Heterosis in agriculture

Published on December 1, 2013   53 min

You are viewing a talk that is a part of one of our comprehensive courses. Additional learning material: case studies, projects, workshops and recommended reading; multiple choice questions and suggested exam questions with model answers are available on application. Learn more

Other Talks in the Series: Agricultural Genetics

Hello. My name is Nathan Springer. I am a professor in the Department of Plant Biology at the University of Minnesota. My lab studies maize genetics. And we have done some research on the phenomena of heterosis. Today, I will be talking about heterosis in agriculture.
It is useful to begin with an outline of what I will talk about today. First, I want to discuss what is heterosis, what is the meaning of this word, and what are we describing when we use this word? Second, what is the genetic basis of heterosis? Heterosis is a complex phenomenon. And it would be useful to better understand the genetic processes that might contribute to heterosis. Third, what are the implications of heterosis for agriculture? Heterosis is widely used in agricultural systems throughout the world. And it has some strong implications for both how seed is produced to go into fields, as well as the yield and the types of plants that are utilized.
So what is heterosis? Heterosis refers to the phenomenon in which hybrid offspring exhibit characteristics that lie outside the range of the parents. This was initially described in 1908 by George Shull. You'll often hear the term hybrid vigor and heterosis used interchangeably. Heterosis is a phenomena that was formally described by George Shull when inbred lines were crossed. But this phenomena can be observed any time two related individuals are crossed or two unrelated individuals are crossed. The two pictures on this page show examples of heterosis in maize. The picture on the left shows four ears of corn. The ears of corn on the far left and far right of this image are from the inbred lines B73 and Missouri 17. These are two commonly used lines of corn. The ears in the middle are F1s. They are the result of crossing together B73 and Missouri 17. You'll notice that the F1 ears are substantially larger and have more seeds than either parent. Similarly, you can see hybrid vigor for plant growth characteristics in the picture on the right. Once again, the two parents are shown growing on the two edges of this image, and the rows in the middle are F1s. You'll see that the F1s have grown faster and result in more vigorous plants then either parent.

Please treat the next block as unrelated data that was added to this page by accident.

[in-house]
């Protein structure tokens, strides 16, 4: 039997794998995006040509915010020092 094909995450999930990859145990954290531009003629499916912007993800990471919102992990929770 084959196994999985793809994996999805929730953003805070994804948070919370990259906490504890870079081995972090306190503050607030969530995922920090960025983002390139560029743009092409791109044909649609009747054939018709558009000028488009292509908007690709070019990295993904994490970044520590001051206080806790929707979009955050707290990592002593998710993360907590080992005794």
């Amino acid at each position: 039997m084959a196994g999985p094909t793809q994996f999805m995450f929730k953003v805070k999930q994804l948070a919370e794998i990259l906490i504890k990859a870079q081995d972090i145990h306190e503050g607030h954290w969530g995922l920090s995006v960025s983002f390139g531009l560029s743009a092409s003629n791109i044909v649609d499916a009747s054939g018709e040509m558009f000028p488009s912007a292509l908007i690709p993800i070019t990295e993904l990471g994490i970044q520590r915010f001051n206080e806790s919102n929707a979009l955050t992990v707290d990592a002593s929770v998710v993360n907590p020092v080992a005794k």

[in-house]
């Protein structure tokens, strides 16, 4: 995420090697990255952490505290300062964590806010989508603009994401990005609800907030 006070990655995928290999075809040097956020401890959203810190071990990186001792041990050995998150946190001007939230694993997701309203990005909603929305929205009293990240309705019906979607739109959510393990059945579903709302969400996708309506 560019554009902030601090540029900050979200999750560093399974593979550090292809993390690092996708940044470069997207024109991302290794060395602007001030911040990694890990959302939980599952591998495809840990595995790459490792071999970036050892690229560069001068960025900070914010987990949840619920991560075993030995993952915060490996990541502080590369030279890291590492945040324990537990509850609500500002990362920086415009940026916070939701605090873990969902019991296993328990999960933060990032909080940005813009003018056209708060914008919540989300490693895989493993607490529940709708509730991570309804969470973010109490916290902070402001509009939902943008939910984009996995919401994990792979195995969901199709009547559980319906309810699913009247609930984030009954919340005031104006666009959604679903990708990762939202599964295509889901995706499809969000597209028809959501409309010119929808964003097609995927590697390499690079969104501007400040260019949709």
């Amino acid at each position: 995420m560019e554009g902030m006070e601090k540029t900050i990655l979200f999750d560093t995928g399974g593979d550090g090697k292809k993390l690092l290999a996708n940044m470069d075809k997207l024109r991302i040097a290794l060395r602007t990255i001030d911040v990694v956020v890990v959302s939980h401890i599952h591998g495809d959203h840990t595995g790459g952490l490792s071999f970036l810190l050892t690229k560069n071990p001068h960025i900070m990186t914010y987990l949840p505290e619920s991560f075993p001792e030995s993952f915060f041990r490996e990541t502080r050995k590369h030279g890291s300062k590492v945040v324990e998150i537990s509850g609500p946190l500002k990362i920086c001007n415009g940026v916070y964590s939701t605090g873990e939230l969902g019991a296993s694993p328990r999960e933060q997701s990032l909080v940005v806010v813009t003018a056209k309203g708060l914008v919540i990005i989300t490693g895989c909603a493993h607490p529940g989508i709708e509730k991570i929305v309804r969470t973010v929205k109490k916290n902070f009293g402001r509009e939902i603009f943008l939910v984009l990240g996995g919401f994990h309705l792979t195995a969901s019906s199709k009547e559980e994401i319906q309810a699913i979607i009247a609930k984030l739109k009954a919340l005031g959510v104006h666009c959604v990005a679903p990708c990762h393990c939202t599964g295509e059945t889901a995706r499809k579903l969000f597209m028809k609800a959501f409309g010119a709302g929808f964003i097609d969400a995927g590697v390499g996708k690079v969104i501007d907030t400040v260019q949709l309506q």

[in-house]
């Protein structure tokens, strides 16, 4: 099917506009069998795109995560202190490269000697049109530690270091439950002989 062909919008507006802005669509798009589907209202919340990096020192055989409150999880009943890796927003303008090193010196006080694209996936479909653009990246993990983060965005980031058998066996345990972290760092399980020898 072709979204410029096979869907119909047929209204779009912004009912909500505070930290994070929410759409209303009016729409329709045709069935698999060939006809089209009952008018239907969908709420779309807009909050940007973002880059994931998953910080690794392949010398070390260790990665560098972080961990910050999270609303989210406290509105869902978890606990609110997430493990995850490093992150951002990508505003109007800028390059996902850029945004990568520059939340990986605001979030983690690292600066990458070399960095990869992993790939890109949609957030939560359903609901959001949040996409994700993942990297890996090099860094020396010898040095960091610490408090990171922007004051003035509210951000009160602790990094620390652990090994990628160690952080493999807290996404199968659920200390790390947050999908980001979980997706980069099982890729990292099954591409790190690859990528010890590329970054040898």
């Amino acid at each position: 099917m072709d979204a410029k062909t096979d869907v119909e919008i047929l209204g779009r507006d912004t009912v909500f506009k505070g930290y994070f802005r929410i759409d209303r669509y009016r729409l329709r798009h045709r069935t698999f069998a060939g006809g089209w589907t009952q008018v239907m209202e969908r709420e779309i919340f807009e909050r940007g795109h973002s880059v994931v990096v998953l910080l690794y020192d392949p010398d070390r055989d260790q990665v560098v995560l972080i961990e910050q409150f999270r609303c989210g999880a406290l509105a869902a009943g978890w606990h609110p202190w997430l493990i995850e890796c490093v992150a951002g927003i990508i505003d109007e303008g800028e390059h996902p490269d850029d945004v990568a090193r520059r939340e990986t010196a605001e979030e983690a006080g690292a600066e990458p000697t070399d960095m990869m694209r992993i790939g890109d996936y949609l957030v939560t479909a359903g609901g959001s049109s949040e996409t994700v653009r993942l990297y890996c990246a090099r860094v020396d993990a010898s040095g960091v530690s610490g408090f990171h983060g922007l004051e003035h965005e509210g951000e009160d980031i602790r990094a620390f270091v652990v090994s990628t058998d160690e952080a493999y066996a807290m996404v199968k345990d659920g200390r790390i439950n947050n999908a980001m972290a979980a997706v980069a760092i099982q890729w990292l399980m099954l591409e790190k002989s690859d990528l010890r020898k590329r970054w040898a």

This image illustrates the importance of heterosis in yield. On this graph, we're looking at the average corn yields in kilograms per hectare for the period of time from 1865 until the early 2000s. What you'll notice is that early in this process, from about 1865 to the mid-1920s, corn yields did not grow up on a yearly basis. Instead, they stayed relatively flat. However, in the early 1930s, double-cross hybrids and heterosis started to be implemented. Later, we'll discuss the difference between a double-cross and a single-cross hybrid. But as you notice, they're highlighted by the red arrows. The advent of using double-cross with single-cross hybrids led to a major gain in the amount of yield per unit area. This image and a description of the process of improving corn yields comes from Forest Troyer's review in 2006, titled "Adaptedness and heterosis in corn and mule hybrids." It is worth pointing out that this increasing yield has been necessary to continue to provide enough caloric intake for the world's growing population. Whether we're able to continue to increase our productivity in agriculture will be an important determinant in our ability to continue to feed the world.